May 17 2013 at 8:25 AM Report abuse -1 rate up rate down Reply
felic2011

JC Penney, like a lot of other companies, stopped promoting from within, stopped valuing it's staff, stopped running the business according to Mr. Penney's personal and business philosophy, to treat others the way he himself would want to be treated.
Their latest failed CEO was from Apple, his brilliant ideas have pretty much put the final nail in the coffin. But no matter, because when a CEO leaves, they pay him millions to go. Most of their dedicated employee's have been laid off, what's left is a bunch of people who don't care, because the company doesn't care about them anymore.

May 17 2013 at 7:30 AM Report abuse +3 rate up rate down Reply
capecod.girl

I stopped going to Penneys when they started the "Kartrashian Collection"!!!! I won't be going back ever again!!!

May 17 2013 at 6:45 AM Report abuse +2 rate up rate down Reply
1 reply to capecod.girl's comment
kaysings

I thought the Kardouchian junk was at Sears.

May 17 2013 at 8:13 AM Report abuse -1 rate up rate down Reply
ddougl7502

But the new logo looks great!

May 17 2013 at 12:28 AM Report abuse -2 rate up rate down Reply
Karin Anderson

JCP is a store not worth visiting any more - no choices, and no clothing for anyone over the age of 20!!

May 16 2013 at 11:26 PM Report abuse +5 rate up rate down Reply
judy

i went to penney's the other day, my second trip in a couple of months. what a disapointment!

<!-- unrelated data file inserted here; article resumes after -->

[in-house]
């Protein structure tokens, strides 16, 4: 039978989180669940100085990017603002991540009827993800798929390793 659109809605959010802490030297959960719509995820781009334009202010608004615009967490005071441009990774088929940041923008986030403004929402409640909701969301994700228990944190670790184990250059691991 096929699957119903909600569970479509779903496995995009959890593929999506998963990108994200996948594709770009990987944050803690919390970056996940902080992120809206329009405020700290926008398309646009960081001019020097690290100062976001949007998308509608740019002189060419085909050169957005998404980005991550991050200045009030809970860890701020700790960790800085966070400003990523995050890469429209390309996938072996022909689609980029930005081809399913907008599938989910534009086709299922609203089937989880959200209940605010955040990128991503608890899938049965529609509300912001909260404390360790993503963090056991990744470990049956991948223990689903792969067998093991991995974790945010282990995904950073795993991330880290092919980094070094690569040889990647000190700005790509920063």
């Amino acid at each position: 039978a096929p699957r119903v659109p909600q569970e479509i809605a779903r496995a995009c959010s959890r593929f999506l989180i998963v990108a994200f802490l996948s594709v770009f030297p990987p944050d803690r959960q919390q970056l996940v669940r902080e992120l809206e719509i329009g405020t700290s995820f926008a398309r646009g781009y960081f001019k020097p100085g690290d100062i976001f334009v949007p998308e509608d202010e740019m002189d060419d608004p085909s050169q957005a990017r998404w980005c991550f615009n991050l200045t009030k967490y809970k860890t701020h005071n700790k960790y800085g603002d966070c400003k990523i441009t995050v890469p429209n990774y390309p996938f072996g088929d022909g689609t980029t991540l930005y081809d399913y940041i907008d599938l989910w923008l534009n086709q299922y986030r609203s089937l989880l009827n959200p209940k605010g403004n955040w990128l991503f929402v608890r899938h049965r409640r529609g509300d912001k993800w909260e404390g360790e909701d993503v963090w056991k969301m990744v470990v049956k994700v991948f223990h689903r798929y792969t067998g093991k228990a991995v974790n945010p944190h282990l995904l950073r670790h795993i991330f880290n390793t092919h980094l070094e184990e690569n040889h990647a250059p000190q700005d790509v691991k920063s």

your value clothing is right there with walmart.

congrads!

May 16 2013 at 10:42 PM Report abuse +4 rate up rate down Reply
mizzjan56

I TRIED shopping at Penney a few weeks ago. (Hadn't been there for a long, long time). The store was HORRIBLE. I couldn't find anything. It's all jumbled up now. You have to look around corners and into little cubby holes to try to figure out what size clothing you might be looking at. It was awful. And I went in for some cheap tanks that were advertised. The saleslady showed me...and there was a sign...but at the register I was still told that was NOT the sale shirts. (After I had 6 of them in my hand, and had walked a long way with a sore foot to get them!). I will NEVER go back. They're done.

May 16 2013 at 10:34 PM Report abuse +3 rate up rate down Reply
1 reply to mizzjan56's comment
kaysings

Did you leave those six shirts at the cash register and walk out? I would have.

PS: Buy them at Target instead. Or better yet, go to Big Lots or Ross.

May 17 2013 at 8:20 AM Report abuse rate up rate down Reply
Larry

Excellent! Circle the drain with money from Soros & Goldman Sucks.

May 16 2013 at 9:58 PM Report abuse +1 rate up rate down Reply
Shirley

It's over for JC Penny

May 16 2013 at 8:49 PM Report abuse rate up rate down Reply
davefromfwb1

"Goldman Sachs will provide $1.75 million in financing, a move that eases worries that Penney could run out of cash this year." Oh thank god they are providing 1.75 million in financial aid! They'll burn through that in about 2 hours!!! Huffington Post strikes again....it's supposed to be BILLIONS not 1.75 million!

May 16 2013 at 7:06 PM Report abuse +3 rate up rate down Reply